Wednesday, September 4, 2013

Mexican Hot Chocolate Snickerdoodles from Post Punk Kitchen

V is for Variety and A is for Aztec

Welcome to the Vegan Month of Food (VeganMoFo)  I intend to post 20 times during the month of September – all about vegan food. Check out the gals who organize the project here, and search out other fantastic vegan bloggers. I decided on the theme of “V is for Variety” because, honestly, once I quit the chicken breast – my food choices exploded! Join me!

Ok, so I want everyone to think way, way back to their 6th grade geography teacher blathering on and on and on about Hernando Cortez and the conquest of the Aztec Indians way, way back in 1519. Remember any of it? (Probably that the Aztecs performed human sacrifice and ate the beating hearts of those whom they conquered, but I digress.)

Actually, historians (of which I am one) would call the meeting between the native Aztecs and the conquering Spanish one of the most dramatic and caustic clashes of culture ever experienced, anywhere, at any time, in all of world history. I believe I once read that Cortez remained atop a horse in the presence of Montezuma to instill fear and awe. Can you imagine how Montezuma, who was actually awaiting the arrival of a great god, felt when he saw those Spanish ships drawing near his shore? No wonder he gave Cortez so much gold! And speaking of gold, did you know that many Spaniards actually drowned while trying to escape Teotihuacan, which was up in flames? The reason? Their pockets were stuffed with gold and it weighed them down.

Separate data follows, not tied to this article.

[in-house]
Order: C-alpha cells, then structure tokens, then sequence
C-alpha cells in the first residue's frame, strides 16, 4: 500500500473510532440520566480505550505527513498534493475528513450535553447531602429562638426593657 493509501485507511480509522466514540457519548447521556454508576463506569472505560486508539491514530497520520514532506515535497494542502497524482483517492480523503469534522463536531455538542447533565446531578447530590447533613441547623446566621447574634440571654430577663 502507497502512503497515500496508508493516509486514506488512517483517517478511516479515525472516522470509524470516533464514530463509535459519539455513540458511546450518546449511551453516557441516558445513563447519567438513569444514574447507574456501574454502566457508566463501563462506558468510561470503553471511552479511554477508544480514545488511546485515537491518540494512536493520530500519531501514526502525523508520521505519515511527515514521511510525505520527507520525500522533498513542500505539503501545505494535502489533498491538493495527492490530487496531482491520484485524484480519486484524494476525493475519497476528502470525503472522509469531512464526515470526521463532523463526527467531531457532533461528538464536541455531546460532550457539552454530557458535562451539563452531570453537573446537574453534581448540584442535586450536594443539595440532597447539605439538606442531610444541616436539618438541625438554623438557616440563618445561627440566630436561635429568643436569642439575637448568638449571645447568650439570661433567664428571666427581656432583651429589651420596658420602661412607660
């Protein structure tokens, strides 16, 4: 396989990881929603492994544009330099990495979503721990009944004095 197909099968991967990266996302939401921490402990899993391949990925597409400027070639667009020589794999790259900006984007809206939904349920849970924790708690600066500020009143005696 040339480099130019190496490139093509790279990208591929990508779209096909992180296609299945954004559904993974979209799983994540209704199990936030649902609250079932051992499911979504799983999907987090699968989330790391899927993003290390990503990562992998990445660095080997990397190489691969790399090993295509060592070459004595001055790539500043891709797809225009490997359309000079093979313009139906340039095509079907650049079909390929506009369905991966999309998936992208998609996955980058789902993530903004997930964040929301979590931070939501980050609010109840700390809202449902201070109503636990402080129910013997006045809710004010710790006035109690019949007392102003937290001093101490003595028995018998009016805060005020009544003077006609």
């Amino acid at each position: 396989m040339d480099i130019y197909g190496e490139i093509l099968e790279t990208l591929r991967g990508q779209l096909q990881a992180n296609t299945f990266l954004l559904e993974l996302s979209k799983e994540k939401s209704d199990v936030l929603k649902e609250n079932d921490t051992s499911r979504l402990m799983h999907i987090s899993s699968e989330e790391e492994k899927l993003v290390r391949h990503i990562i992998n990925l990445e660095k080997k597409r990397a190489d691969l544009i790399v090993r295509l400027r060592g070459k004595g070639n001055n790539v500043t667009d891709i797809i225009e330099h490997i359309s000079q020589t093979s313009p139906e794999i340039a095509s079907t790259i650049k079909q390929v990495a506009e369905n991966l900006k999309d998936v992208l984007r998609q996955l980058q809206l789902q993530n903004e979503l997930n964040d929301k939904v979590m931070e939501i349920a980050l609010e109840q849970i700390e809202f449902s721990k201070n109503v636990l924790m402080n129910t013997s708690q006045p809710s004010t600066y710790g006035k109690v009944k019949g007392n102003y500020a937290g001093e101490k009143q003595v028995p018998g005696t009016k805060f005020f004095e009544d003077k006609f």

Of course we know how it all played out: Aztecs – zero …. Spaniards – one.  

I never tire of learning more about the Aztec culture. I have been to Mexico City to see the ruins and museums and the floating gardens of Chapultepec Park. I look forward every year to teaching a long Aztec unit to my own 6th graders and seeing how they learn to love this ancient culture, from its language, its art, its architecture and not least to its food!

I bet some of your favorite food is Aztec in origin: tortilla, avocado, tomatoes, corn, beans, CHILIS and CHOCOLATE!

Aztec dudes eating spicy Snickerdoodles. 
You can find this excellent recipe here at the Post Punk Kitchen. I followed it to the letter. 

Caution: these little Mexican Snickerdoodles pack quite a punch; they are not for your toddler’s lunch box. There is a serious cayenne kick in these, but the Aztecs often mixed chili with chocolate, so let’s just call these authentic. Take them to work and watch the faces of your co-workers! I love them and I hope you do also. 


  1. This is an interesting post, Tracy! I love cayenne in chocolate. I make it in Mexican brownies and Mexican hot chocolate, but haven't tried cookies yet!

    1. I really loved these cookies, but I am not sure everyone in my family did.... They're pretty spicy!

  2. I love this! I mean, the snickerdoodles are one of my faves, but I love that you included some history.

  3. I love that your threw a bit of history in with this cookie post!


Thanks for stopping by my Living Cookbook! I appreciate each and every comment!